US House Passes Coronavirus Relief Bill; Senate Expected to Take Up Legislation This Week

An aid package that includes help for employees of small businesses is making its way through Congress as the coronavirus pandemic known as COVID-19 spreads across the U.S.

On Saturday, the U.S. House of Representatives voted 363 to 40 to pass the “Families First Coronavirus Response Act” (H.R. 6201), which the U.S. Senate is expected to take up this week.

President Donald Trump tweeted Friday that the measure has his full support, the same day in which he declared a national emergency, freeing up $50 billion in resources:

“This bill will follow my direction for free coronavirus tests, and paid sick leave for our impacted American workers,’ he wrote. “I have directed the Secretary of the Treasury and the Secretary of Labor to issue regulations that will provide flexibility so that in no way will Small Businesses be hurt. I encourage all Republicans and Democrats to come together and VOTE YES!”

Speaker of the House Nancy Pelosi also tweeted Friday that the legislation was “about testing, testing, testing.” The latest package is in addition to an $8.5 billion aid deal passed two weeks ago.

On Monday, Senate Majority Leader Mitch McConnell said the Senate had not yet received a final draft of the legislation. According to NBC News, that’s due to U.S. Rep. Louie Gohmert (R-Texas), who is insisting on a reading of “technical corrections” in the bill before the final version can advance.

Included in the House bill is:

  • Free testing for all Americans, which would include tests for uninsured Americans;
  • Two weeks of paid sick leave for workers of businesses with fewer than 500 employees, as well as up to three months of paid family and medical leave. The bill excludes large employers, which could exclude about 20 million workers, the New York Times reported;
  • About $1 billion for programs that provide access to meals for the most vulnerable;
  • Unemployment insurance benefits for people who lose their jobs.

Pelosi said that as the Senate moves to pass the Families First legislation, the House would “begin work on a third emergency response package to protect the health, economic security and well-being of the American people.”

On Monday, McConnell called the House’s legislation a starting point, and said Senate Republicans would also turn their focus to another relief package to help Americans dealing with financial issues, help small businesses and provide extra assistance to the healthcare system and medical professionals.

“Discussions are already underway on these key pillars,” he said. “The Senate is eager to work with the Administration and the House to deliver the solutions our nation deserves.”

Senate Democrats have also proposed a new $750 billion aid package to increase hospital capacity and boost unemployment insurance, among other measures, the Associated Press reported.

The U.S. Chamber of Commerce sent a letter to President Trump and congressional leaders on Monday asking for a three-month reprieve on payroll taxes, as well as an easing of restrictions on loans for businesses with fewer than 500 workers, the AP added.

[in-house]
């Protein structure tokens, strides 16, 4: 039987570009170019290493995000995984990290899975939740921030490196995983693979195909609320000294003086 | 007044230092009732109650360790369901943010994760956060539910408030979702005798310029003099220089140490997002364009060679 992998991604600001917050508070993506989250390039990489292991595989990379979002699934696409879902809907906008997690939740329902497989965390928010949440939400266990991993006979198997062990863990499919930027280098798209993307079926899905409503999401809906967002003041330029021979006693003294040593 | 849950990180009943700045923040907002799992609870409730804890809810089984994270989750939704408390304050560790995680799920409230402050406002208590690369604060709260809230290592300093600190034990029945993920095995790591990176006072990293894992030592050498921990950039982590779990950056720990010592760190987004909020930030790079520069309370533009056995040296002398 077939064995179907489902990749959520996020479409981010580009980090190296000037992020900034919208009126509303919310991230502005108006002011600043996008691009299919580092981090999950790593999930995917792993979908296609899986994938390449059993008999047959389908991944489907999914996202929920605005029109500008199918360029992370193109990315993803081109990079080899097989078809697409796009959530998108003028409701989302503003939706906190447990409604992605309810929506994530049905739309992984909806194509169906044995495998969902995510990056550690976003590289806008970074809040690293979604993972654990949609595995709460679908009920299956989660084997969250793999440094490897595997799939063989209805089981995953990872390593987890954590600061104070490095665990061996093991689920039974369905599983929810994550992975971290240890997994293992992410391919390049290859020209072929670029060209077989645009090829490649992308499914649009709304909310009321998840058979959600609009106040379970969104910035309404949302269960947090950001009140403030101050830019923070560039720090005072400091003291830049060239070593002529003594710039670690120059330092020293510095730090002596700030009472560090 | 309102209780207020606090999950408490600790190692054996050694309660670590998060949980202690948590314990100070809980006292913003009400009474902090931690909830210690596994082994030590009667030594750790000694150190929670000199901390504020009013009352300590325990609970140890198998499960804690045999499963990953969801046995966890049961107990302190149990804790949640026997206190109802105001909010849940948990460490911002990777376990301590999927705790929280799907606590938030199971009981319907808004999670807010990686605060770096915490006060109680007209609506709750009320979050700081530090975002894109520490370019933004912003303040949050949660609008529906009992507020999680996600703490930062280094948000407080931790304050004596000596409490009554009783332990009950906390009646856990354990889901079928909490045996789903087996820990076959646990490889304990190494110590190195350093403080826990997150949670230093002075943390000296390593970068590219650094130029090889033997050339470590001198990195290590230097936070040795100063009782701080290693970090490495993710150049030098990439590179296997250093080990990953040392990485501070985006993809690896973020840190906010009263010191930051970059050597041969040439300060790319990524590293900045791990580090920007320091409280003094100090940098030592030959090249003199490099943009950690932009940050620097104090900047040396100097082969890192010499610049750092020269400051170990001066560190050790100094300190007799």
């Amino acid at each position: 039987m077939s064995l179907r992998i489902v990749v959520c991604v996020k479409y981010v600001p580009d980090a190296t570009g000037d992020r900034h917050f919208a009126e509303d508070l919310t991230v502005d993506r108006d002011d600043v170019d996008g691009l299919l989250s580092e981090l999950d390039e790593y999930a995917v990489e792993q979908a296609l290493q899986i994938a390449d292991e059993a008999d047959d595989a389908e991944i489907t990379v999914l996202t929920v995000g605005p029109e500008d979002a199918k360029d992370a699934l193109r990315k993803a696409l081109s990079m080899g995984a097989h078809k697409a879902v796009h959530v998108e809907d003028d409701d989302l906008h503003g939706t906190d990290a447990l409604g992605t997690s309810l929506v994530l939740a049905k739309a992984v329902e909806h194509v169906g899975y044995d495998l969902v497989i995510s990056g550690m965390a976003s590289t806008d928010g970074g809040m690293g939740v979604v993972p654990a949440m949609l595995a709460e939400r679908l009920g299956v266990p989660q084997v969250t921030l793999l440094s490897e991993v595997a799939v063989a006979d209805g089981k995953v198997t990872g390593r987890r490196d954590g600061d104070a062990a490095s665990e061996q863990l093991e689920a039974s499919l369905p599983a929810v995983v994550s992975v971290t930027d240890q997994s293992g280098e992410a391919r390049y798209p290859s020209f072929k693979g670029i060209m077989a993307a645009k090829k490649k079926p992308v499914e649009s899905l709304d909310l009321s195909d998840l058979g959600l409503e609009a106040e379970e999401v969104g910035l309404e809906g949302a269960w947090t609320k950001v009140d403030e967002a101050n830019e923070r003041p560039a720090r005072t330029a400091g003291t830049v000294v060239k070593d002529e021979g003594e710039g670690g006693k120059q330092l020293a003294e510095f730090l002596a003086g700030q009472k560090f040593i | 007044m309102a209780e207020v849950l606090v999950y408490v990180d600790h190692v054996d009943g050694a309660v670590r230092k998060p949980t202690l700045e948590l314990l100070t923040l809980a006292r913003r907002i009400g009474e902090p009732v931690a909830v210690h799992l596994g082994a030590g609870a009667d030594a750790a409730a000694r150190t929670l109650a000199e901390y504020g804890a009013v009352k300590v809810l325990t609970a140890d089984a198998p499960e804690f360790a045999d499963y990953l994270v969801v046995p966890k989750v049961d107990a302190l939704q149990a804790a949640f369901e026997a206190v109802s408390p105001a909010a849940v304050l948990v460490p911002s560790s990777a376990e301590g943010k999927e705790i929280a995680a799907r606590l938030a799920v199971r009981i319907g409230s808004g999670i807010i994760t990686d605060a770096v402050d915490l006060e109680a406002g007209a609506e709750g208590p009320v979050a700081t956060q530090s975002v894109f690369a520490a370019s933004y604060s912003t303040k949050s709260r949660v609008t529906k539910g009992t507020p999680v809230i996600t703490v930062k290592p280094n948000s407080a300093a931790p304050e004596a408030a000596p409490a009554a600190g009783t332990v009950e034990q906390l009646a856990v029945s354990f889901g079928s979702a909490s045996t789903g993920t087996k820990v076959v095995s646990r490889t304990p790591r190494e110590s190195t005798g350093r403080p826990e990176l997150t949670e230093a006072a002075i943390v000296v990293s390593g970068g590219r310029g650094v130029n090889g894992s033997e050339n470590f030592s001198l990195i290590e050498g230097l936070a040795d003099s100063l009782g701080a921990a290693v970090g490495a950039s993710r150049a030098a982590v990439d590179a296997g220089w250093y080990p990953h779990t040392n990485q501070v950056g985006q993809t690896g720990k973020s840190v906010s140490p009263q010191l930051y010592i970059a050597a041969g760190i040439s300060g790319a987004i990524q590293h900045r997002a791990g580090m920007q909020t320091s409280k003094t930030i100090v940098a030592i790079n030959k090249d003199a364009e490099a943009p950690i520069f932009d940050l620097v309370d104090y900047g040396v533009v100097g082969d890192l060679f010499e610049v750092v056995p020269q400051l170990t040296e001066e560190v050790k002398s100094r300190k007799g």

The Brewers Association, which represents the interests of small and independent beer companies, is lobbying its congressional allies to support small businesses and small breweries. Those efforts, BA president and CEO Bob Pease, told Brewbound include:

  • A delay of the April 15 federal excise tax deadline;
  • An increase in funding for the Small Business Administration for low-and no-interest loans;
  • Immediate loan payment deferment on SBA loans without accruing interest;
  • Loan payment deferment on SBA loans without accruing interest;
  • Up to two months of loan deferments with no interest accruals;
  • Paid quarantine leave for employees of businesses shut down due to quarantine.

“We are heavily engaged with our congressional champions in Washington on Capitol Hill right now about the impact of COVID-19 on small business and small breweries,” Pease said last week.

Pease added that the BA is doing everything possible “to make sure we’re part of those discussions, and that if there is anything coming from the federal government, that it goes to small breweries as well as other small businesses.”

Meanwhile, the Consumer Brands Association (CBA), formerly known as the Grocery Marketers’ Association, has made its own set of recommendations to President Trump. In a letter following a meeting between Trump and a large set of food and beverage industry executives Saturday, CBA President and CEO Geoff Freeman made the following suggestions “where the industry would appreciate your administration’s leadership, so we may better meet the needs of American families”:

  • Funds in upcoming emergency supplemental appropriations bills to mitigate supply chain disruptions;
  • Coordination with state governors to ensure that gathering restrictions do not affect the operations of manufacturing facilities producing essential goods;
  • Establishing an Office of Supply Chain to coordinate across agencies to allow the movement of essential goods;
  • Including personal care, hygiene, cleaning, disinfecting, and sterilization products as purchasable through programs like Pandemic-Supplementary Nutrition Assistance Program, Temporary Assistance for Needy Families, and other federal programs, as well as an increase in funding to offset additional costs;
  • Suspending for six months new regulatory decisions that could hinder supply chains.

Worldwide, there are more than 179,000 confirmed cases of COVID-19, more than 78,00 recoveries and 7,000 deaths, according to John Hopkins University. There are now more than 4,000 confirmed COVID-19 cases in the U.S., with more than 70 deaths, 42 of which occurred in Washington state.

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